If ACP Ends, 2.8M Californians Could Lose Internet Support

(TNS) — A program that helped millions of households across the country — and 2.8 million in California — afford internet access is ending, without additional funding from Congress.

Here’s what you should know about the Affordable Connectivity Program ending and how you can still get help for now.

What’s happening?

The Affordable Connectivity Program began in 2021 under the Bipartisan Infrastructure Law. Congress appropriated $14.2 billion, according to the Federal Communications Commission. It helped 22.5 million households save between $30 and $75 monthly on internet bills, according to the White House. It also provided a one-time discount up to $100 for a laptop, desktop computer or tablet.

California received about $1.3 billion in funding through the program that helped about 1-in-5 households in the state.

The FCC said in a release that current funding is projected to run out in April and households will receive benefits through the end of the month. The program needs a $6 billion infusion to extend the program through 2024, according to the White House.

When funds run out, households won’t get the discounts.

In a December letter to the FCC, four Republican lawmakers — including South Dakota Sen. John Thune and Texas Sen. Ted Cruz — said the push to renew the program could “exacerbate the fiscal crisis without producing meaningful benefits to the American consumer.”

A bipartisan group of six lawmakers — including Democrat Sen. Peter Welch from Vermont and Republican Sen. JD Vance from Ohio — called for additional funding through the Affordable Connectivity Program Extension Act, according to a news release.

“Access to high-speed internet isn’t a luxury anymore, it’s a necessity,” Welch said in the release. “That’s why it’s never been so important to avoid this funding cliff and extend the ACP.”

The program could go on through the extension act.

As it stands, participating households will get notices from their internet company about the end of the program that will include the impact on their bill, the date of the last bill that includes the ACP benefit, and that they can change their service or opt-out of continuing service.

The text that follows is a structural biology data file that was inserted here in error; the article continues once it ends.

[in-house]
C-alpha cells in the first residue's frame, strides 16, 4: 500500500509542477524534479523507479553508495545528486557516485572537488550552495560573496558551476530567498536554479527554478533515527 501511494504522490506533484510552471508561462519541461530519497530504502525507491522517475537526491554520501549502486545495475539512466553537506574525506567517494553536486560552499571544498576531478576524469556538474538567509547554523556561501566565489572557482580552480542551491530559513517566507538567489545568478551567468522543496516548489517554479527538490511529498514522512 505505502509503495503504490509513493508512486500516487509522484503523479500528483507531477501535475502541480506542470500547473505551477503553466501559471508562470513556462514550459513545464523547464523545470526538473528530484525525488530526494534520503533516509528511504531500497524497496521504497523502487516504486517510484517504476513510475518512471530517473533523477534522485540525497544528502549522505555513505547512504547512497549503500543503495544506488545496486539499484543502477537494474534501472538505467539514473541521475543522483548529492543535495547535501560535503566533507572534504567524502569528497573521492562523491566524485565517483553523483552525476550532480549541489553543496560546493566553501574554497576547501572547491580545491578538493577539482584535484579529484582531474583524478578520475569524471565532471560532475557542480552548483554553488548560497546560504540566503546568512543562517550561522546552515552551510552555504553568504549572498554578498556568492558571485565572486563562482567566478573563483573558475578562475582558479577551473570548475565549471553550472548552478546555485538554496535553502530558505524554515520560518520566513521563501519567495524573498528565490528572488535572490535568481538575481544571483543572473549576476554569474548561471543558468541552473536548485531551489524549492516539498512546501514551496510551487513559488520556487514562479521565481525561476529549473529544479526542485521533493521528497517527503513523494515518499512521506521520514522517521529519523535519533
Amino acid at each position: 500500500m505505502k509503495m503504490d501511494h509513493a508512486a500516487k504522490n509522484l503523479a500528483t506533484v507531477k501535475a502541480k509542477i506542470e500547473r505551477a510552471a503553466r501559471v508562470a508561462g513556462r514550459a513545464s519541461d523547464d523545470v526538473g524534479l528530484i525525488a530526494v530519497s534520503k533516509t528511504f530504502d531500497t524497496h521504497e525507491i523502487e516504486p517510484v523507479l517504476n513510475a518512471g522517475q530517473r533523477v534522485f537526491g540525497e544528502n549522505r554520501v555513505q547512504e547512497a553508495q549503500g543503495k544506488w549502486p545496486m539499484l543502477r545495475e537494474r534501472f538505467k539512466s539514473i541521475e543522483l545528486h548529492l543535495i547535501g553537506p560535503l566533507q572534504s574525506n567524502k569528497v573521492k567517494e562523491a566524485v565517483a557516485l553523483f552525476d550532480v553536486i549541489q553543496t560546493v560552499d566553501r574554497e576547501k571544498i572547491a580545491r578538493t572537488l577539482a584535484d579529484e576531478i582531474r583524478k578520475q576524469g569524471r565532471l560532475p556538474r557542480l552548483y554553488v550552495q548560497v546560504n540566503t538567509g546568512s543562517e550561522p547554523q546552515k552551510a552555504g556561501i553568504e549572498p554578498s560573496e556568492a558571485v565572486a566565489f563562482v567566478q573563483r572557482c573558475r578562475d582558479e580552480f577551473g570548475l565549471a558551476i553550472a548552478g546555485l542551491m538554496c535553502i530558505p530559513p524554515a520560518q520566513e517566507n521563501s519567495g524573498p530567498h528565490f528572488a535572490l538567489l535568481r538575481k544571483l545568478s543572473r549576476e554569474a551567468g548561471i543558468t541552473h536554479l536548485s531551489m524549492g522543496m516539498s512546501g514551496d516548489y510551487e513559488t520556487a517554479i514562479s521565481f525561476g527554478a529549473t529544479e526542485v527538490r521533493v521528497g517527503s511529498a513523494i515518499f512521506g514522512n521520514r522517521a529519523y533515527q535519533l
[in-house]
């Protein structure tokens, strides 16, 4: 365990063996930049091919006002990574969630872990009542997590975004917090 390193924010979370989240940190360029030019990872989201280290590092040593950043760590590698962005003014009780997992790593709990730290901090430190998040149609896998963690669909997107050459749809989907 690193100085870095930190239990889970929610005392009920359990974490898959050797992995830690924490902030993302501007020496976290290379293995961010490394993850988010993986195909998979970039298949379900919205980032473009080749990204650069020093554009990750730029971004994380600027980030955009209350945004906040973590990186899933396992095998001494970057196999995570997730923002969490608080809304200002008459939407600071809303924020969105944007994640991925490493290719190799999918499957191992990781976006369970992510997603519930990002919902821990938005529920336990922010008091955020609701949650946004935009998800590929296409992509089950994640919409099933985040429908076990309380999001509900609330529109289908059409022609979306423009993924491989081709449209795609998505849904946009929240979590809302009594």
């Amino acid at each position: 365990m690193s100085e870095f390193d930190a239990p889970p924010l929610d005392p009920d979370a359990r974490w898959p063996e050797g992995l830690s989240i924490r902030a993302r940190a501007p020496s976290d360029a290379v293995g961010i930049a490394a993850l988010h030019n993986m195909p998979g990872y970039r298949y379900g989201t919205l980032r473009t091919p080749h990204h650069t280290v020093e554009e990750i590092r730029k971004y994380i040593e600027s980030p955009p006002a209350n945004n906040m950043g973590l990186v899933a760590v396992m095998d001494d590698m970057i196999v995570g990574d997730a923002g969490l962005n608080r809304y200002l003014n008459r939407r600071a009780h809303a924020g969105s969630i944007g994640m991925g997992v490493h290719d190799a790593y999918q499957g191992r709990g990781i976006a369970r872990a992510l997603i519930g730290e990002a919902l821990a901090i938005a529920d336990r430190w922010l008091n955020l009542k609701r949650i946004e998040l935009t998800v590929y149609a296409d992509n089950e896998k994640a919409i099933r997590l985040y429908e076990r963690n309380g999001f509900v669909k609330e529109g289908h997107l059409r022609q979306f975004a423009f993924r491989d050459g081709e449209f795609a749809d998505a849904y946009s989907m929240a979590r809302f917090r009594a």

The Universal Service Administrative Company, which administers the program, will also notify households.

Households in the program can change their internet plan without a penalty.

What do I do if I’m losing the discount?

If you’ll lose your discount, the FCC recommends contacting your internet company if you have questions and to ask about available options. You should also visit GetInternet.gov for more information.

You can also call the ACP Support Center at 877-384-2575.

If you’re worried about losing the benefit, there may be another option.

The Lifeline Program, another FCC program making phone and internet access more affordable, offers a monthly benefit up to $9.25 off the cost of phone, internet or bundled services. If you live on qualifying Tribal Lands, you could get up to $34.25 off the cost.

To qualify, your must have an income at or below 135% of the federal poverty guidelines or participate in programs such as Supplemental Nutrition Assistance Program, Medicaid, Federal Public Housing Assistance, Supplemental Social Security Income, the Veterans and Survivors Pension Benefit, or certain Tribal programs.

You can apply for the California LifeLine Program at californialifeline.com.

Important dates

Late January 2024: ACP households will start receiving notices about the end of the benefit.

Feb. 7 at 11:59 p.m. eastern: That’s the last day to apply and enroll. If your household is eligible, you have to be both approved and enrolled with an internet company by that time. After midnight, no more enrollments will be accepted.

April 2024: That’s the anticipated timeframe for the end of funding. It could change.

© 2024 The Sacramento Bee. Distributed by Tribune Content Agency, LLC.

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